Yang Yi has become the first Chinese author to win the Akutagawa Prize for promising new writers, after the selection committee announced Tuesday she had been honored for her novel "Toki ga Nijimu Asa," which translates literally as "a morning when time blurs."
Yang, 44, who teaches Chinese language in Japan, is unique among writers to have won the prize in that her mother tongue is not Japanese, although it has been awarded to Korean writers living in Japan.
Also on Tuesday, the Naoki Prize, another literary award, was given to Areno Inoue, 47, for her novel "Kiriha e" (To the Coal Face).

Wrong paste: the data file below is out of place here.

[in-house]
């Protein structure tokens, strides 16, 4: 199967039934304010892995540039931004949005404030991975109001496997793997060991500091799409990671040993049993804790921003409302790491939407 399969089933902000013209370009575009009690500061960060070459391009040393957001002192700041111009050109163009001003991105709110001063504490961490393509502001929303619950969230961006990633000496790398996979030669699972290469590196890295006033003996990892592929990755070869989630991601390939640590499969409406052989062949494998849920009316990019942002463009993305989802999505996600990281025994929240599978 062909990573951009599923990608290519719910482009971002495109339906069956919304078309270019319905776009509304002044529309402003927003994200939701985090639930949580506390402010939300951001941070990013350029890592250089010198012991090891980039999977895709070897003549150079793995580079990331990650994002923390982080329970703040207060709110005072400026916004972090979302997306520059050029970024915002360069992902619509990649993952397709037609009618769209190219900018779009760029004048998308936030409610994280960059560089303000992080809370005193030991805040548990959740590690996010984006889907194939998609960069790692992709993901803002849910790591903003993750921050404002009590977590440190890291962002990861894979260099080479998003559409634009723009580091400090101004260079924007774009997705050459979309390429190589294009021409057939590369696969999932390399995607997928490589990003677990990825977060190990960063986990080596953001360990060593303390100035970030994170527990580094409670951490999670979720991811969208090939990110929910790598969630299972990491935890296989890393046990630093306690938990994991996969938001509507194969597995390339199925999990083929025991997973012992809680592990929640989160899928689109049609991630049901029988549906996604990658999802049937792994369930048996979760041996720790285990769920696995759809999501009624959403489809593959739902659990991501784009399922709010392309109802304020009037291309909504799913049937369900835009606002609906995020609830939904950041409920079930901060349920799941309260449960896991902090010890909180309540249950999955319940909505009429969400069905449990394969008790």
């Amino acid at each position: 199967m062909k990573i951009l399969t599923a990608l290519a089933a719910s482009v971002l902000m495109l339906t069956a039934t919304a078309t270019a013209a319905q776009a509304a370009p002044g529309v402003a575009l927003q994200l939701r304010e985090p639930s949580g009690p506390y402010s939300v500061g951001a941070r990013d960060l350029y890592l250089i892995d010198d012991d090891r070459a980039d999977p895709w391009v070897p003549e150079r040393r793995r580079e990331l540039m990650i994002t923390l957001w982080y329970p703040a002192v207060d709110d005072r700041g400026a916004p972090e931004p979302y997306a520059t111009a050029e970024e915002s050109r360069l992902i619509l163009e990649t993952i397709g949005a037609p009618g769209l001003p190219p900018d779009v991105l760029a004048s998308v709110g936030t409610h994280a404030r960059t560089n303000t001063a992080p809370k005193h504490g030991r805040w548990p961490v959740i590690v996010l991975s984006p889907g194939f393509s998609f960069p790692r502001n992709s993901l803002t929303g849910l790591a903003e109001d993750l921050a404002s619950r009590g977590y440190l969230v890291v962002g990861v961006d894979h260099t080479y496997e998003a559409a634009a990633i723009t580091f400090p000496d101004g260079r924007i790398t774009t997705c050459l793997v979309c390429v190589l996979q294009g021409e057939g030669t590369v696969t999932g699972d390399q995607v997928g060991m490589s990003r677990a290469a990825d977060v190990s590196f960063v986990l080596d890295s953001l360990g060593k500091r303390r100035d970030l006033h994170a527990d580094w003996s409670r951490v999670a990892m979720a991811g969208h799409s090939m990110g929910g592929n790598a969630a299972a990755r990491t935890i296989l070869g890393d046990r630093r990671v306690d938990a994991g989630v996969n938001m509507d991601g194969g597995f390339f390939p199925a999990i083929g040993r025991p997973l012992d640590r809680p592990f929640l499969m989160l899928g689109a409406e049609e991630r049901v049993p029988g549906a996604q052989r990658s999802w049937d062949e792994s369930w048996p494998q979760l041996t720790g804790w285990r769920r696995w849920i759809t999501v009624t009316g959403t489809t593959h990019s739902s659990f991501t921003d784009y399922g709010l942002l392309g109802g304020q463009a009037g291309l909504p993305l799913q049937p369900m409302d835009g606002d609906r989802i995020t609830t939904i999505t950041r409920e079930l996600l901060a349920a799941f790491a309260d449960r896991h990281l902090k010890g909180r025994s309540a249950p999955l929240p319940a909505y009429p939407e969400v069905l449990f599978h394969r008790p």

Yang Yi's novel vividly depicts the joy and sorrow in the life of an idealistic Chinese university student who joins a pro-democracy movement but becomes frustrated by 1989's Tiananmen Square Incident.
Yang, a Chinese citizen whose real name is Liu Qiao, was born in Harbin. She has studied Japanese language since 1987, when she first came to Japan. She graduated from Ochanomizu University, Tokyo and was previously nominated for the biannually-awarded prize in November for her novel "Wang-chan," which won the Bungakukai new talent award.